I chose the most radical operation, where my stomach and 150-200 c.m. of intestine would be bypassed. I also chose to have the procedure done "open" instead of laparoscopically. I had my procedure done at Central DuPage Hospital, and my doctor didn't have as much experience with the laproscopic method. I knew I'd be in the hospital for 4-5 days, and I arranged to have two weeks off from my teaching job, plus an additional week for spring break. I didn't hide the surgery I was having from any of my colleagues or friends, though I just told my students I was having stomach surgery.

I don't have many conscious memories of my time in the hospital. I can remember crying and having my father make the doctors switch my pain medication. I do remember having to do a barium swallow, where you swallow a solution while having an X-Ray to make sure your new stomach is working correctly. I had trouble keeping even a tiny bit of the solution down, so I had to do it over and over. I had a vertical incision down my belly that was 11 inches long, sealed with actual metal staples.

It didn't get easier when I went home. Due to the nature of the surgery, I had to give myself shots in the abdomen for ten days after surgery. I took special pills to make sure my gall bladder wouldn't fail (severe weight loss is hard on the gall bladder) in addition to many, many liquid vitamin supplements. I was on a high-protein, very low carbohydrate diet for three months. That's probably why I look so ill in the first picture here. I'd lost 30 pounds in less than three weeks. I ate pureed tuna, fat-free, sugar-free pudding, and special sugar-free protein shakes. About two weeks after I left the hospital, I developed something called a stricture. Basically, the stitches holding my stomach pouch to my intestine healed shut, and I went three days without being able to hold down any liquids at all. Another hospital stay and a balloon endoscopy fixed both the dehydration and the stricture.

My mom took the pictures of me as I lost weight, and she called this picture "Melissa-morphosis." In a way, she was right. I was like a butterfly coming out of a cocoon, and I don't just mean physically. My self-confidence, mood, and even my smile changed. I started standing up straighter, on legs that didn't hurt. I began walking and swimming regularly. By the time I was able to incorporate solids slowly into my diet, I could walk up that flight of stairs without any discomfort.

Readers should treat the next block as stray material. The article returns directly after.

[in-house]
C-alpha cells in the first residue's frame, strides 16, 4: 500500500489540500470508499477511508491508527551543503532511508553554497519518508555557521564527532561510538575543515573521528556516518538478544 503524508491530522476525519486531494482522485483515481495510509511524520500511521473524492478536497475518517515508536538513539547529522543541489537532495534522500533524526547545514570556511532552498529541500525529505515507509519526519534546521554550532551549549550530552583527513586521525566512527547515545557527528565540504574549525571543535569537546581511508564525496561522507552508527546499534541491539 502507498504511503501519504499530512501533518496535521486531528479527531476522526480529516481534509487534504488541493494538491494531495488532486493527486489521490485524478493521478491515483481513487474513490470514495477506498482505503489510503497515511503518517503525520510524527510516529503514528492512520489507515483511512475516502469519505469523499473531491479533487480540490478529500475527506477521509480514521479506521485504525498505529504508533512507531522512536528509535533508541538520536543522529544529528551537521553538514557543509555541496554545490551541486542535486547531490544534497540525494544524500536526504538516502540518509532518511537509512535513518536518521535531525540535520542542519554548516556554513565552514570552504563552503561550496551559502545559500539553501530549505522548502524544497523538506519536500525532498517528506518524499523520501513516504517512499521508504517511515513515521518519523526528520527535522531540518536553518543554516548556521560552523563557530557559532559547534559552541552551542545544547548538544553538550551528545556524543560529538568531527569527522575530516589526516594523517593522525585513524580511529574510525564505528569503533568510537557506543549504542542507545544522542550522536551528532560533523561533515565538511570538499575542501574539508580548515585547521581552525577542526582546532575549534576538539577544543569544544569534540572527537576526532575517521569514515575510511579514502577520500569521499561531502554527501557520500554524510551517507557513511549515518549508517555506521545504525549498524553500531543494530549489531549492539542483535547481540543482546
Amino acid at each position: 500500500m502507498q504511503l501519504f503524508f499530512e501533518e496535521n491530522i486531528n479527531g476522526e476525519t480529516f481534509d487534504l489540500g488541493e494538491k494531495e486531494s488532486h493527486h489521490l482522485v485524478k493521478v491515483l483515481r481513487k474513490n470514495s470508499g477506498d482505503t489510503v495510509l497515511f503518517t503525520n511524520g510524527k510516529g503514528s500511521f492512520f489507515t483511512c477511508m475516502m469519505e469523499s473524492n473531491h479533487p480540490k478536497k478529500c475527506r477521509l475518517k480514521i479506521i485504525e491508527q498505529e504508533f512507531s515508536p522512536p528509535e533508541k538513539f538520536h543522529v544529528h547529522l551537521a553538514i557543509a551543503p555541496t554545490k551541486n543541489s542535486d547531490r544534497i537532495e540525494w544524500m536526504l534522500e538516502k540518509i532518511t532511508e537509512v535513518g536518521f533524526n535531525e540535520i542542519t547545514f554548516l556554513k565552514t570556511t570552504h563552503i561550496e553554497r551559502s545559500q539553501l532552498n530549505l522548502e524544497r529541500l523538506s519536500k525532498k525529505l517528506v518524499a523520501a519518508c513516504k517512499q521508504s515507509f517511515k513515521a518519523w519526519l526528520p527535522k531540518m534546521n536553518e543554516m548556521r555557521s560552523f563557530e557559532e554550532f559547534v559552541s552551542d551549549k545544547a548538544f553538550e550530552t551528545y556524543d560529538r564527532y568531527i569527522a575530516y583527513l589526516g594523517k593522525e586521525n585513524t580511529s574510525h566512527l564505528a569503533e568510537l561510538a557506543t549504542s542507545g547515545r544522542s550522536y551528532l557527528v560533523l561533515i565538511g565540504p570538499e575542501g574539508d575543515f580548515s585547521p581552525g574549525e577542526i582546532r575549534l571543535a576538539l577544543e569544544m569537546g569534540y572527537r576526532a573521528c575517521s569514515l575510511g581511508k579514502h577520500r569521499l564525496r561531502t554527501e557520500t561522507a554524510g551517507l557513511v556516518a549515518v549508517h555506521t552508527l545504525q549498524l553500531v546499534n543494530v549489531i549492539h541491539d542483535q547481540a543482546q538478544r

I don't want to make it sound like this wasn't difficult. It was harder than I'd ever thought it would be. If I took even one bite too much of food, or if I swallowed a bite that was too big, I'd spend 30 minutes vomiting. I had to watch my protein and carbohydrate ratios all the time.  I developed a side-effect that sometimes happens with bariatric surgery patients: post-prandial hypoglycemia. I have sudden blood sugar drops that are hard to control. Exercising hurt, and I never did learn to like it, only to hate it less.

Sugar was another issue entirely. RNY patients get something called "dumping syndrome" which happens when foods high in sugar or carbohydrates move from the stomach to the intestine. Usually, there is a part of the intestine called the duodenum that allows insulin to slowly be released as you absorb the food. For me, my blood sugar could go from 80 to 130 in five minutes, resulting in chills, nausea, sharp pains, and other icky symptoms that I won't go into here. Let me just say that dumping syndrome does indeed work as a deterrent. You know the kind of taste aversion that you get when you spend an evening drinking screwdrivers and eating egg rolls, get sick, and never want to touch those foods again? Same principle.

I went down in size so quickly that I never did wear a size 16. By January of 2004, 9 months after my surgery, I weighed 162 pounds and wore a size ten. My doctors told me that without skin removal surgery, I'd probably always have at least 15 pounds of extra skin on my body, so that put me in the "normal" range for weight.

For me, the emotional changes were harder to deal with than the physical ones. It is exciting and really fun to move down a size every month or two. I even went down a shoe size--who knew your feet could gain weight? But I didn't know who I was anymore, and it took probably two years before I really felt comfortable in my own skin. I ended the abusive relationship and started enjoying my life. I figured out that I love being outside, and I went out with friends more often. I learned to like new foods, and to define myself differently. I had guys flirt with me for the first time ever, and I did not know how to handle it. Not at all.